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BMJ Case Rep. 2010; 2010: bcr06.2009.2019.
Published online Jan 13, 2010. doi:  10.1136/bcr.06.2009.2019
PMCID: PMC3028456
Novel treatment (new drug/intervention; established drug/procedure in new situation)
Effect of Lactobacillus casei on Streptococcus bovis in faecal flora
Atsuko Kawano,1 Hideki Ishikawa,2 Ikuko Akedo,3 Tomiyo Nakamura,4 Kazumasa Matsumoto,5 Hiroo Takayama,5 Akemi Imaoka,5 Yoshinori Umesaki,5 Ryuichiro Tanaka,5 Toru Otani,6 and Toshiyuki Sakai2
1Osaka Medical College, Division of Preventive and Social Medicine, Department of Hygiene and Public Health, 2-7 Daigakutyo Takatsuki City Osaka, Takatsuki, 569-8686, Japan
2Kyoto Prefectural University of Medicine, Department of Molecular-Targeting Cancer Prevention, 2-17 Imahashi, 3-chome Tyuo-ku, Osaka City, Osaka, 541-0042, Japan
3Osaka Medical Center for Cancer and Cardiovascular Diseases, Gastroenterology, 1-3-3 Nakamichi Higashinari-ku, Osaka, 537-8511, Japan
4Osaka University, Pathology, School of Allied Health Science, Faculty of Medicine, 1-7 Yamada-oka, Suita, Osaka, 565-0871, Japan
5Yakult Central Institute for Microbiological Research, 1796 Yaho, Kunitachi, 186-0011, Japan
6Otani clinic, 1-4-2-205 Nakamichi Higashinari-ku, Osaka, 537-0025, Japan
Hideki Ishikawa, cancer/at/gol.com
Abstract
Bacteraemia caused by Streptococcus bovis is often associated with colorectal tumours. Also, experimental studies have been proposed that S bovis acts as a promoter of tumours. We report the case of a man with colon adenoma who had a high proportion of S bovis in his faecal flora. He was treated with a Lactobacillus casei preparation (BLP) and the effect on the faecal flora was examined. L casei reduced the proportion of S bovis (from 43% down to 9%), and the effect continued after the administration of BLP was stopped. Our data indicate that BLP can repress the excessive colonisation of S bovis.
Background
Endocarditis and bacteraemia caused by Streptococcus bovis infection are associated with colorectal neoplasms.1,2 We report the case of a patient with colon adenomas who had a high proportion of S bovis in his faecal flora. Since it has been proposed that Lactobacillus casei can modify intestinal bacterial flora by raising Bifidobacterium and reducing Enterobacteriaceae,3 the patient was treated with an Lactobacillus casei preparation (BLP), containing 1×1010/g of live L casei Shirota, in an attempt to improve his faecal flora.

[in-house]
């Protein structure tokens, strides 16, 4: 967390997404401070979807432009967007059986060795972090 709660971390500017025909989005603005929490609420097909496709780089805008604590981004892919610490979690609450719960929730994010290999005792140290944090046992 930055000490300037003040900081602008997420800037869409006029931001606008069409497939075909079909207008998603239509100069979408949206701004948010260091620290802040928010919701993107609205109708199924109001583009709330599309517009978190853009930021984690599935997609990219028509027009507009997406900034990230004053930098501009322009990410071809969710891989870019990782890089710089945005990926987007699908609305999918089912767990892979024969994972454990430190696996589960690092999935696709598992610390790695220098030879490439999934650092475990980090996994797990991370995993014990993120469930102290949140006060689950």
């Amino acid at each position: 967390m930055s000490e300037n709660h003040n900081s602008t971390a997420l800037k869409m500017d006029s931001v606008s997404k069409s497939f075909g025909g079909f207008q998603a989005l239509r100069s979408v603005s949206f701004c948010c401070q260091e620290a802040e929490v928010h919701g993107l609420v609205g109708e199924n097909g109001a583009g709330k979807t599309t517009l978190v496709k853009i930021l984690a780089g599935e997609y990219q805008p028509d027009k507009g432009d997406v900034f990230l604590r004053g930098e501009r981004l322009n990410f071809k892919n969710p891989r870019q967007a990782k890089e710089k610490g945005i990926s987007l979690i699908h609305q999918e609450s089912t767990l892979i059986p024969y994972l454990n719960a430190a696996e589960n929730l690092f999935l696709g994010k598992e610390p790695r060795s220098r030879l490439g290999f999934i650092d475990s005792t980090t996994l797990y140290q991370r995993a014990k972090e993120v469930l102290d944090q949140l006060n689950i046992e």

A 53-year-old man, who had been cured of colon carcinoma following a colonoscopic procedure in 1990, visited the Department of Gastroenterology, Osaka Medical Center for Cancer and Cardiovascular Diseases, in 1993 to remove a recurrent polyp. He had a pedunculated polyp in his ascending colon which was resected by endoscopic mucosal resection technique. The size of the head of the polyp was 14×8×7 mm. Histologically, it was a tubular adenomatous polyp with moderate atypia. After informed consent was obtained, the patient was enrolled into the Interventional Trial for Colorectal Cancer Prevention in Osaka.4 One of the baseline tests of the trial was an examination for faecal flora 1 month after resection of colorectal polyps. The patient collected his faeces using an airtight plastic bag with free-oxygen absorbing agent and brought it to our hospital, while it was kept cool with ice. After measuring the pH immediately by using a pH meter (Horiba pH meter F-8), the faeces was sent to Yakult Central Institute for Microbiological Research for culture within 36 h after collection. The flora analysis was done by the anaerobic roll tube method or aerobic agar plate method. In our case, the proportion of the number of the genus Streptococcus against whole faecal flora was so high that we identified this bacterium as S bovis using the API Strep identification system (API System SA, France). For reference, the composition and percentage (average and standard deviation) of faecal flora of 125 patients with two or more colorectal neoplasms 1 month after endoscopic resection is shown in table 1. The proportion of the genus Streptococcus in whole faecal flora was around 43% in this case, while the total percentage of other genera (excluding Bifidobacterium and Enterobacteriaceae) was <1%.
Table 1
Table 1
Change in the amount of bacteria in the faecal flora during administration of Lactobacillus casei preparation (BLP)
After obtaining the patient’s informed consent, administration of BLP (three times a day after each meal) was started with the aim of improving of his intestinal flora. Six months after administration of BLP, the percentage of Streptococcus was reduced from 43% to 9%; moreover, the lowered percentage of Streptococcus compared with baseline was maintained for 2 years after the administration of BLP was stopped (table 1, fig 1). Other genera, except Enterobacteriaceae and Bifidobacterium, did not show any specific changes (table 1). The proportion of Enterobacteriaceae was reduced by the administration; however, these bacteria rebounded up again after BLP was stopped. On the other hand, Bifidobacterium increased during the administration period, but dropped sharply after the treatment was stopped. Faecal pH was unrelated to the change in the faecal flora. Any side effects by BLP or any change of bowel movements were not recognised. Follow-up colonoscopy after 4 years revealed a pedunculated polyp in the transverse colon, 7 mm in diameter, which was shown to be a tubular adenoma with moderate atypia upon histological examination.
Figure 1
Figure 1